LONDON, UK — A heat wave. Crop disease. El Niño.
Three weather-related catastrophes could be all it takes to throw the world’s food supply into chaos, according to a study by Britain’s Anglia Ruskin University, commissioned by insurance giant Lloyd’s of London.
Lloyd’s imagined a hypothetical scenario in which the Earth was hit simultaneously by a heat wave in South America, a wind-borne plant pathogen and a strong warm phase of the El Niño Southern Oscillation cycle.
The results weren’t pretty.
Those back-to-back disasters could lead to giant drops in production worldwide — 10 percent in corn, 11 percent in soybeans, 7 percent in wheat and rice.
Those shortages would spike prices — in the case of rice, as much as 500 percent — leading to food riots and civil unrest.
It’s a precarious moment in the world’s food supply. The Food and Agriculture Organization has estimated that global food production needs to double from 2009 levels by 2050 to keep up with demand. At the same time, climate change is threatening growing patterns and water availability.
But take the report with a grain of (threatened?) salt. Lloyd’s helpfully notes that while foodmageddon may mean death and privation for millions, it’s also a nice business opportunity for insurers — like Lloyd’s.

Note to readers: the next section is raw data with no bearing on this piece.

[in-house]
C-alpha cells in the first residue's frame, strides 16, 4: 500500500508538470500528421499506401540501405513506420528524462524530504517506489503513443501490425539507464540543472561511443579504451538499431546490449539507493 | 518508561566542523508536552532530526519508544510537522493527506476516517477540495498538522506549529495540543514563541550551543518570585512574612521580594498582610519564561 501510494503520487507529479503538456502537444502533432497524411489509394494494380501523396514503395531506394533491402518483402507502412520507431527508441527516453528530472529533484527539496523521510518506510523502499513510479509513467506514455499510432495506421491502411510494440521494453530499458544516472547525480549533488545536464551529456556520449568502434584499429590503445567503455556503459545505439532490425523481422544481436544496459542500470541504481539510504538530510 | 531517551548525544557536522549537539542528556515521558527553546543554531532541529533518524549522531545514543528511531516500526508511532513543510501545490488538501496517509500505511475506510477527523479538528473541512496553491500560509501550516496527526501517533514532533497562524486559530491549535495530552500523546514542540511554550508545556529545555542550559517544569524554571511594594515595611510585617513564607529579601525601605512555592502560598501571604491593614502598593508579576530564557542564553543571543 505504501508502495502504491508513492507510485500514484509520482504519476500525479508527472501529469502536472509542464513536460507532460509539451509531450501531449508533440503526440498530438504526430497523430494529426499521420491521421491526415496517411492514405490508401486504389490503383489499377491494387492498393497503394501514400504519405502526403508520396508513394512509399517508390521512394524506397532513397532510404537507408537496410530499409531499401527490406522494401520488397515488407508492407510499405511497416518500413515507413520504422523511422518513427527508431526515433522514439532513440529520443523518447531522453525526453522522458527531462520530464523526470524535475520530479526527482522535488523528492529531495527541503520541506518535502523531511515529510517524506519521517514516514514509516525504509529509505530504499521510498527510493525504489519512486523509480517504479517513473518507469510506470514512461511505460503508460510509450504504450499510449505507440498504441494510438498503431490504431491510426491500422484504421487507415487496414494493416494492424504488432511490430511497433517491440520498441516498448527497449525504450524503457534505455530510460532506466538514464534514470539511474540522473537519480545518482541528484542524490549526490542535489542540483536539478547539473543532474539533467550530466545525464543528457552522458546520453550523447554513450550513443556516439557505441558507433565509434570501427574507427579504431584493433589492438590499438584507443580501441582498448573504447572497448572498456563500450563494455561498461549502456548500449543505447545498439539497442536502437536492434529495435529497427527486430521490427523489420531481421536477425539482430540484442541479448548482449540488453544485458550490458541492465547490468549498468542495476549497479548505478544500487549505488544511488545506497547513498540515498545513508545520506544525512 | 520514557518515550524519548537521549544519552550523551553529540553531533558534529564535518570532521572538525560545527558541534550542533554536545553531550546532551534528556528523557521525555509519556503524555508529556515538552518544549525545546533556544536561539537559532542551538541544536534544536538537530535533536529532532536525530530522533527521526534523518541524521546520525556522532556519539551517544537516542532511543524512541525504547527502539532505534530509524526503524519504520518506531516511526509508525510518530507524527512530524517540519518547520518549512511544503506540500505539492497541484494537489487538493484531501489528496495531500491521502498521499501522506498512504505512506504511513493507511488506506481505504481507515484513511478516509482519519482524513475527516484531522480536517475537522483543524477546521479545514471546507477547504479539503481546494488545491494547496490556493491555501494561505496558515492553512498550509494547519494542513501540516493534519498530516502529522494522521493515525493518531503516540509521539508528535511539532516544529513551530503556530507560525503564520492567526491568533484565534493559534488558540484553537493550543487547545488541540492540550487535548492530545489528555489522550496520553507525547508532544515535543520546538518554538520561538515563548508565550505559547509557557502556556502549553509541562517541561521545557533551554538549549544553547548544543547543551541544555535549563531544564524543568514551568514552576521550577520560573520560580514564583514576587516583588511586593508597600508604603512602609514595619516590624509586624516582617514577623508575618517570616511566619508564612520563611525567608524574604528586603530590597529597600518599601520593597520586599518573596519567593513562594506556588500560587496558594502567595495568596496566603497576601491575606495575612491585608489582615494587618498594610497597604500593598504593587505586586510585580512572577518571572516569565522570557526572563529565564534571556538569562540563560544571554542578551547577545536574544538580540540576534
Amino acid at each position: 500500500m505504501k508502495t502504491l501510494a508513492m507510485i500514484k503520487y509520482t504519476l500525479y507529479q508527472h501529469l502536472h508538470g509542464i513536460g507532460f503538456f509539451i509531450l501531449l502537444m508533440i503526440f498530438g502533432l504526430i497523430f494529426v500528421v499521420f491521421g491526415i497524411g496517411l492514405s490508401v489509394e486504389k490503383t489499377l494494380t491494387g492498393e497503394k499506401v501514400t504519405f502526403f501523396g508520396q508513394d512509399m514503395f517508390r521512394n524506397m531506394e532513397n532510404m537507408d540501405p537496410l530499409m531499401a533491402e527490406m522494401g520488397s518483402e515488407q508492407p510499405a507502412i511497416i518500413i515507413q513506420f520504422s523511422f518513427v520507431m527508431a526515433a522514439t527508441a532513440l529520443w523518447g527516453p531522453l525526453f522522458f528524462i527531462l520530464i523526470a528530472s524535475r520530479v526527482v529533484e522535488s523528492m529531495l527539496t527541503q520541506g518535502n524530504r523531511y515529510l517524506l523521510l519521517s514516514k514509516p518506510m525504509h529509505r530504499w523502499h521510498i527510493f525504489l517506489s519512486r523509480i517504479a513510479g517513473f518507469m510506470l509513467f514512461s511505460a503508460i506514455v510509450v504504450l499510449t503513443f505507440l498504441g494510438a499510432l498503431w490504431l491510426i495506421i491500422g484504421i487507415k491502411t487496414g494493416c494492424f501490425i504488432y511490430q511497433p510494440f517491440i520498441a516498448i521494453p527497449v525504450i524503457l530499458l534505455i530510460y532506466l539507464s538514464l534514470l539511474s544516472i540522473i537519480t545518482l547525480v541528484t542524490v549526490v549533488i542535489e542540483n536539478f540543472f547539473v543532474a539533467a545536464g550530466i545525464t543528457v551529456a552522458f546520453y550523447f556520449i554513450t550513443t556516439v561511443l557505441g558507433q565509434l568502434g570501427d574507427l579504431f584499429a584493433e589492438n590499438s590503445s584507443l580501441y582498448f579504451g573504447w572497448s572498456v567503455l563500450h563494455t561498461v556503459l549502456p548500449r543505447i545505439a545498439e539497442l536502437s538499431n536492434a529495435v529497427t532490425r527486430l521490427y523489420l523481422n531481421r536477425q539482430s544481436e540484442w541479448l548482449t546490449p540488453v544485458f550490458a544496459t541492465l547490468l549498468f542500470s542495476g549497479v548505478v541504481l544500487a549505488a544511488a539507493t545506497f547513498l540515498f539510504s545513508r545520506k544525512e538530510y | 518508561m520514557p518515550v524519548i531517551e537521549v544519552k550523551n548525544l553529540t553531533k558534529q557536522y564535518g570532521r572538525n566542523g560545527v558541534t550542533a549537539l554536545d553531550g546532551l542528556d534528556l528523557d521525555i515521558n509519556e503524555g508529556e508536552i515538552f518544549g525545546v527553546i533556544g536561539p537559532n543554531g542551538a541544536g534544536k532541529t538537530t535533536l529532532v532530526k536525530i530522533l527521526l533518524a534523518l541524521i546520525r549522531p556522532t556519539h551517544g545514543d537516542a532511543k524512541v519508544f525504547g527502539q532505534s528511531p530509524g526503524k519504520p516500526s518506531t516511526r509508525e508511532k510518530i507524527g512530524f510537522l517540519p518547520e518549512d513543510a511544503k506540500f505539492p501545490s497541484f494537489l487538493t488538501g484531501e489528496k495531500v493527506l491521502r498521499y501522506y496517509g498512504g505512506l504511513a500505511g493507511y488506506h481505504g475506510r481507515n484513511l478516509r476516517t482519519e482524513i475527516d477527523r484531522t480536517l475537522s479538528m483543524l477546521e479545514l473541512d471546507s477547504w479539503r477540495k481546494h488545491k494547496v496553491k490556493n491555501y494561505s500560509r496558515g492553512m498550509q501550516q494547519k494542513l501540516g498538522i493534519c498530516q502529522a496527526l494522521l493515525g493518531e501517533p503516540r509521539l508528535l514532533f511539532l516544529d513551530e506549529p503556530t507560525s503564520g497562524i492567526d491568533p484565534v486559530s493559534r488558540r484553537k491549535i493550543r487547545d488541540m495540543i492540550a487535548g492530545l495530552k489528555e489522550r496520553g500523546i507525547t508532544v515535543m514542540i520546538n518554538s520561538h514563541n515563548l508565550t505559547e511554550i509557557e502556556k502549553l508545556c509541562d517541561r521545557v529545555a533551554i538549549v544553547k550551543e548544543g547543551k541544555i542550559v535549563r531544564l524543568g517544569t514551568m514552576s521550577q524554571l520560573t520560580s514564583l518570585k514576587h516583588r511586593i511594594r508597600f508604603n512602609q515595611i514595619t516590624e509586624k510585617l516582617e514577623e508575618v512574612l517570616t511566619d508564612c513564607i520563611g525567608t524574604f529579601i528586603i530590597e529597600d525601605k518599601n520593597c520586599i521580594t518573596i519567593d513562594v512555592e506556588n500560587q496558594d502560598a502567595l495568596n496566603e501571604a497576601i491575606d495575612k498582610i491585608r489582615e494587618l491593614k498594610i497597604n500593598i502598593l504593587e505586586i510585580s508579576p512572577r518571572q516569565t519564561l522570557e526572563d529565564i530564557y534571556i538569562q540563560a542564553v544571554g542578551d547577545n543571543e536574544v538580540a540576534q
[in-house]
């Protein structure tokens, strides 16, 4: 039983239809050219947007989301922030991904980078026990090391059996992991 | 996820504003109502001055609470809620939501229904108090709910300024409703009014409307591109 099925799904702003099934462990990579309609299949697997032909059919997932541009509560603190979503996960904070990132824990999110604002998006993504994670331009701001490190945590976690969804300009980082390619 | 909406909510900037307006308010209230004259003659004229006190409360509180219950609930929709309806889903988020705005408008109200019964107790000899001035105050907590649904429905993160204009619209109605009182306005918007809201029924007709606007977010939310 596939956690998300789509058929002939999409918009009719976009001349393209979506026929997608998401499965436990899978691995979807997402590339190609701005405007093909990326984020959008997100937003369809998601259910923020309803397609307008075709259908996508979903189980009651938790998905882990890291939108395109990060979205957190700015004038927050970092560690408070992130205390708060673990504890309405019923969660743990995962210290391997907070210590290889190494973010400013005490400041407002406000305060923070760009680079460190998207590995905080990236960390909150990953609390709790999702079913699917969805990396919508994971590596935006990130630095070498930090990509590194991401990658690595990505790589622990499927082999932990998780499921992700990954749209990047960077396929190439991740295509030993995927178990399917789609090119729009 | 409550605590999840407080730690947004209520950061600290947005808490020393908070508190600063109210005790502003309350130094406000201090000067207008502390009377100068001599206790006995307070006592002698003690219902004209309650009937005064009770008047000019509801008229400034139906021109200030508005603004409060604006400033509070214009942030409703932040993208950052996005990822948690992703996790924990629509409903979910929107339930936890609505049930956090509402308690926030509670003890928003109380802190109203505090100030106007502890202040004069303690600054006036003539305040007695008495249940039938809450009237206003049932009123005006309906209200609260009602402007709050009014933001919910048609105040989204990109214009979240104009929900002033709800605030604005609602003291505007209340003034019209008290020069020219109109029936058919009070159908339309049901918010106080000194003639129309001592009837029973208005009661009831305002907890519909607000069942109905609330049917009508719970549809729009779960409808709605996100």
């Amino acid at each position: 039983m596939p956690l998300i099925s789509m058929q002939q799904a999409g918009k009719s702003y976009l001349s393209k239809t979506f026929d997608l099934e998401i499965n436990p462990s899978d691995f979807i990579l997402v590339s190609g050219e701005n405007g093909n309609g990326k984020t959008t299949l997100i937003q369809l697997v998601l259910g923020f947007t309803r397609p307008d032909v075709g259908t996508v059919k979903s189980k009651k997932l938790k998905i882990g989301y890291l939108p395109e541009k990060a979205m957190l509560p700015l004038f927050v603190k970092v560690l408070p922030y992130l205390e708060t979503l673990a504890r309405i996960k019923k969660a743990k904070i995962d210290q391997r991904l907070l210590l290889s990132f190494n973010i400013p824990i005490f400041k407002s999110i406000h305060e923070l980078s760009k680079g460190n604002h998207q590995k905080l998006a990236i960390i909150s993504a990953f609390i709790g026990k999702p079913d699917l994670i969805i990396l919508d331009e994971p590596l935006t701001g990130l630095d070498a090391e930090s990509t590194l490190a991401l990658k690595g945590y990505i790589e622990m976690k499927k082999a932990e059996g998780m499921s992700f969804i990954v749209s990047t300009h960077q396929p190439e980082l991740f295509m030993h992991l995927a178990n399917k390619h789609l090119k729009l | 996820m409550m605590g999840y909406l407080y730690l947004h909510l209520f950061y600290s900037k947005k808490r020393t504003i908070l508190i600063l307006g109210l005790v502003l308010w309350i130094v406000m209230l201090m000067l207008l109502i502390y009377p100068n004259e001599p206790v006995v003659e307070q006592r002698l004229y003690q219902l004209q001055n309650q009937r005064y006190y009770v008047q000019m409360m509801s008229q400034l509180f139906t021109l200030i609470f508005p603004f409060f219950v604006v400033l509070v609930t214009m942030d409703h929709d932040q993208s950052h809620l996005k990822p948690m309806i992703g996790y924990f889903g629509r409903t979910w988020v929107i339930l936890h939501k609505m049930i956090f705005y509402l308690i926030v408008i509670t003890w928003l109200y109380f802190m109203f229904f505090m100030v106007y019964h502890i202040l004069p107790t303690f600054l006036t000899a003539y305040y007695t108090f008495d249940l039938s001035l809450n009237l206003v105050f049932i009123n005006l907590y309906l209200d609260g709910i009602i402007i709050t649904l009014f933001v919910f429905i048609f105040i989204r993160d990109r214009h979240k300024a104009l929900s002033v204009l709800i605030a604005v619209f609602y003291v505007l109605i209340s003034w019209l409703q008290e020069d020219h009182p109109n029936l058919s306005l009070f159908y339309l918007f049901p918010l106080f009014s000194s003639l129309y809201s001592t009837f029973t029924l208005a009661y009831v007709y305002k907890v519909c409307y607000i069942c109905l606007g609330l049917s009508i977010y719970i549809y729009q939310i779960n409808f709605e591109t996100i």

“A severe shock could motivate individuals and businesses to address gaps in their risk management,” the report noted. “As such, global food supply shock could also represent a substantial opportunity for insurers.”
The model was created by a team at the Global Sustainability Institute at Anglia Ruskin University in Cambridge, England. The same team ran a model earlier this year that found that if global consumption habits continue with absolutely no change, the entire fossil fuel economy could collapse by 2040.
Basically, it’s the end of civilization as we know it.
Now, before you cash out your retirement savings and stock up on canned goods, we should point out here that the study’s authors aren’t saying the world is going to end in 2040, or even that it’s likely to.
That’s just the earliest date the fossil fuel-based economy could cease to function if things continue as they are — no interventions, no new technologies, no massive humanity-wide wake-up call.
That’s all but impossible, institute director Aled Jones told GlobalPost. There are always changes — some good (technological breakthrough!) and bad (unforeseen disaster). But it’s food for thought.